The Lady Mary Wortley Montagu (May 26, 1689 - August 21, 1762), was an English woman of letters.
She was the eldest daughter of Evelyn Pierrepont, later Duke of Kingston, and was baptized at Covent Garden. Her mother, who died while her daughter was still a child, was a daughter of William Feilding, Earl of Denbigh. Her father was proud of her beauty and wit, and when she was eight years old she is said to have been the toast of the Kit-Kat Club. He took small pains with the education of his children, but Lady Mary was encouraged in her self-imposed studies by her uncle, William Feilding, and by Bishop Gilbert Burnet.
She formed a close friendship with Mary Astell, a champion of women's rights, and with Anne Wortley Montagu, granddaughter of the first Earl of Sandwich. With Anne, she carried on an animated correspondence. Anne's letters, however, were often copied from drafts written by her brother, Edward Wortley Montagu, and after Anne's death in 1709 the correspondence between Edward and Lady Mary continued without an intermediary. Lady Mary's father, now Marquess of Dorchester, rejected Montagu as a son-in-law because he refused to entail his estate on a possible heir. Negotiations were broken off, and when the marquess insisted on another marriage for his daughter, Edward and Mary eloped (1712). The early years of Lady Mary Wortley Montagu's married life were spent in seclusion in the country. Her husband was M.P. for Westminster in 1715, and shortly afterwards was made a commissioner of the treasury. When Lady Mary joined him in London her wit and beauty soon made her a prominent figure at court.
Early in 1716 Montagu was appointed ambassador at Constantinople. Lady Mary accompanied him to Vienna, and thence to Adrianople and Constantinople. He was recalled in 1717, but they remained at Constantinople until 1718. The story of this voyage and of her observations of Eastern life is told in a series of lively letters full of graphic description. From Turkey Lady Mary brought back the practice of inoculation for smallpox. She had her own children inoculated, and encountered a vast amount of prejudice in bringing the matter forward. Before starting for the East she had met Alexander Pope, and during her absence he wrote her a series of extravagant letters, which appear to have been chiefly exercises in the art of writing gallant epistles.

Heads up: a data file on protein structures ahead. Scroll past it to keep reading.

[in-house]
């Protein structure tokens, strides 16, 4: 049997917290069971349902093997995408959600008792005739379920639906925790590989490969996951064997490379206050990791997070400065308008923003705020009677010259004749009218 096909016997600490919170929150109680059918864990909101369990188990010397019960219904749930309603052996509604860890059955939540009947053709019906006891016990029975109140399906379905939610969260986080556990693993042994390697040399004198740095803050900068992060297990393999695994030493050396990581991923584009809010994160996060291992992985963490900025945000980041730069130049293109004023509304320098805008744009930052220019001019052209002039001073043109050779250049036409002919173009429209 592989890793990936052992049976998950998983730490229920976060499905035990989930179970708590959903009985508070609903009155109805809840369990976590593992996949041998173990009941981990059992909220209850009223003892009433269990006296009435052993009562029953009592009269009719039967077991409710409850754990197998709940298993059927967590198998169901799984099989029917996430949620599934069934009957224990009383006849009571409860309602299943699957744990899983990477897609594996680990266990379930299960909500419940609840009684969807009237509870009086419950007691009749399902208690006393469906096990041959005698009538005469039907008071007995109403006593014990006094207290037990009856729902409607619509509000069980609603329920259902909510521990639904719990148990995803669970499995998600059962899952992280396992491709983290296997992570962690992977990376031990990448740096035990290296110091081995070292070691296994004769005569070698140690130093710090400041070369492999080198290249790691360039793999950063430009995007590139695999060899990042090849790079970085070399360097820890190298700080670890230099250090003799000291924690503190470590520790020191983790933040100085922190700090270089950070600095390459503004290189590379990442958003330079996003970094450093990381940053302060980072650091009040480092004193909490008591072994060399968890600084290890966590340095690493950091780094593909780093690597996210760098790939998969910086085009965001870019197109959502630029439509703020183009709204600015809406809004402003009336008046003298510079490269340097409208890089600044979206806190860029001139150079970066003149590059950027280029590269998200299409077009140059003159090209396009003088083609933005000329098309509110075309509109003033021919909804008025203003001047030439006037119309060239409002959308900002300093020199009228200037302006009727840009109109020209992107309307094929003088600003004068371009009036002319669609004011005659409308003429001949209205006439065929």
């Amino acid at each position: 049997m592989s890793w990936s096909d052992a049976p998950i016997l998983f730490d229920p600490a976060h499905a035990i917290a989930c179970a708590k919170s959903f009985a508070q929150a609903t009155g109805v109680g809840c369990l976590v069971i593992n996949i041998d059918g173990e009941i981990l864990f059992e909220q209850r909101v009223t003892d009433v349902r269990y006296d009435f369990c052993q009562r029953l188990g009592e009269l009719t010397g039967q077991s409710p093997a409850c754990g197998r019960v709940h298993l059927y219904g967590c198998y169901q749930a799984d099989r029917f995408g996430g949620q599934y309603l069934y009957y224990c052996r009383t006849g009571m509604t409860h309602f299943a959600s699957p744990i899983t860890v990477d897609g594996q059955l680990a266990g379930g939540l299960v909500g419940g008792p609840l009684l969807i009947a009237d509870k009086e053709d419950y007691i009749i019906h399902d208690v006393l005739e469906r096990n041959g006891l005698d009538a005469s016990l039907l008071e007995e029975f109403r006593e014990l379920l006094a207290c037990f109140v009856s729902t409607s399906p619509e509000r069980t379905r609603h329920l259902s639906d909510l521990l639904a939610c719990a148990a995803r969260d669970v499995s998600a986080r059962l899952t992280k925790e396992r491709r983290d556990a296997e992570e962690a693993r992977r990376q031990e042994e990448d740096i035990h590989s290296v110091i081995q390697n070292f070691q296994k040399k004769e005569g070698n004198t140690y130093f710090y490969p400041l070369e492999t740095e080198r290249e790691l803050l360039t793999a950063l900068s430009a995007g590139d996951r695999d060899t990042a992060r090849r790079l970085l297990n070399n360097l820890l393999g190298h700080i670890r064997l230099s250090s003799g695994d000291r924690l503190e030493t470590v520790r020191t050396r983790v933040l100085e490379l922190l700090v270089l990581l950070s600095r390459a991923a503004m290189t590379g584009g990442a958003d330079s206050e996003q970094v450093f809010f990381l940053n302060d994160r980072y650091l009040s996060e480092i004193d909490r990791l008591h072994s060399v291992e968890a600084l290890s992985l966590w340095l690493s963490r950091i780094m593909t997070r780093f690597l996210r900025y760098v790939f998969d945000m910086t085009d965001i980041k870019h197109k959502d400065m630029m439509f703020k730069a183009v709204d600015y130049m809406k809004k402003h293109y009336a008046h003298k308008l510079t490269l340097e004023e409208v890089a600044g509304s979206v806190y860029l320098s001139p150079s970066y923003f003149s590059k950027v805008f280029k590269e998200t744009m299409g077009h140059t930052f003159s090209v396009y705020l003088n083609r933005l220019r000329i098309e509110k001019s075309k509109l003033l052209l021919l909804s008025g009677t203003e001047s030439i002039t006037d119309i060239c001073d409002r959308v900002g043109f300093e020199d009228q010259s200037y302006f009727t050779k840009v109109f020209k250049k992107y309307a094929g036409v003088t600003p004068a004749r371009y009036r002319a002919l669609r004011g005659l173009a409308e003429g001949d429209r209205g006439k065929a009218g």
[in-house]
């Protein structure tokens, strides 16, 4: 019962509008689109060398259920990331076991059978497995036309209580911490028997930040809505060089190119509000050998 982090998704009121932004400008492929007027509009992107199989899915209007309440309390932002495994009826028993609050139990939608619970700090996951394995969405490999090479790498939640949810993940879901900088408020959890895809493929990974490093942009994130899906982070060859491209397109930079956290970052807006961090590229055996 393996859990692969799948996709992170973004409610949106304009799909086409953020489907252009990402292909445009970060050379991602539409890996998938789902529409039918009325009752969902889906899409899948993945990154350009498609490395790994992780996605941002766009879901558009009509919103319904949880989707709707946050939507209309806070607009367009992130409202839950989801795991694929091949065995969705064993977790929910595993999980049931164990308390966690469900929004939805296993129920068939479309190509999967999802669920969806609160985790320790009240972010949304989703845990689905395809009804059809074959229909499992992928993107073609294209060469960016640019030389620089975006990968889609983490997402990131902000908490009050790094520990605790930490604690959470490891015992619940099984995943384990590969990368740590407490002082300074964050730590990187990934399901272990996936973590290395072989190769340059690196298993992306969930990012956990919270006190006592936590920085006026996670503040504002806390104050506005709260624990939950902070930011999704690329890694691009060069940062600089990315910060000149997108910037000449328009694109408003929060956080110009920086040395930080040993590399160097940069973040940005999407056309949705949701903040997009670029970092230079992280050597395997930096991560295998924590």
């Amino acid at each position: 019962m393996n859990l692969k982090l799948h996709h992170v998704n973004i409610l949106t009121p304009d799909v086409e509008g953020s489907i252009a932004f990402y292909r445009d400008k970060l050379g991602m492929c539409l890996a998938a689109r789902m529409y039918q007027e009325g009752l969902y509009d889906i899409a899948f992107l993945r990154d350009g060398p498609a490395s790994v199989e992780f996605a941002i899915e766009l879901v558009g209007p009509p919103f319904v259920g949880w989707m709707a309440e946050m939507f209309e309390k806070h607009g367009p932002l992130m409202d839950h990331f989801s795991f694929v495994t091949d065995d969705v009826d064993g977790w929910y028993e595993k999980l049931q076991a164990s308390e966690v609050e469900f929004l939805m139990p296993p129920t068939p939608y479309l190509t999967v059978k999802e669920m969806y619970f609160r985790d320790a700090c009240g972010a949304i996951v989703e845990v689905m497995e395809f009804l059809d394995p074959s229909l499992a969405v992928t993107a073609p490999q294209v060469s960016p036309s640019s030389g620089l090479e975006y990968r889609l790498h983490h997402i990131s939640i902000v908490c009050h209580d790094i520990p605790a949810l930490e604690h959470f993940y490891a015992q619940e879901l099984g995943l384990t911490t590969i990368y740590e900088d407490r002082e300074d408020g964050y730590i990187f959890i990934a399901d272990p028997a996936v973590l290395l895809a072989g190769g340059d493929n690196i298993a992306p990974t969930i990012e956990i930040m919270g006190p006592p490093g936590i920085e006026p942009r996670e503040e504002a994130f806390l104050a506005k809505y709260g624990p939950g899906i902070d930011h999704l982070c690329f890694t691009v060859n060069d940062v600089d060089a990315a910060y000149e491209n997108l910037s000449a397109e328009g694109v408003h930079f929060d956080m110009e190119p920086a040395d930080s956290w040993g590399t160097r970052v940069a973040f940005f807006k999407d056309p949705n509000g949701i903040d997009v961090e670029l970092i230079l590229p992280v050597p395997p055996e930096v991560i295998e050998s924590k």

Very few letters passed between them after Lady Mary's return, and various reasons have been suggested for the subsequent estrangement and violent quarrel. The last of the Letters during the embassy to Constantinople is addressed to Pope and purports to be written from Dover on November 1, 1718. It contains a parody on Pope's Epitaph on the Lovers struck by Lightning. The manuscript collection of these letters was passed round a considerable circle, and Pope may have been offended at the circulation of this piece of satire. Jealousy of her friendship with Lord Hervey has also been alleged, but Lady Louisa Stuart says Pope had made Lady Mary a declaration of love, which she had received with an outburst of laughter. In any case Lady Mary always professed complete innocence of all cause of offence in public. She is alluded to in the Dunciad in a passage to which Pope affixed one of his insulting notes. A Pop upon Pope was generally thought to be her work, and Pope thought she was part author of One Epistle to Mr A. Pope (1730).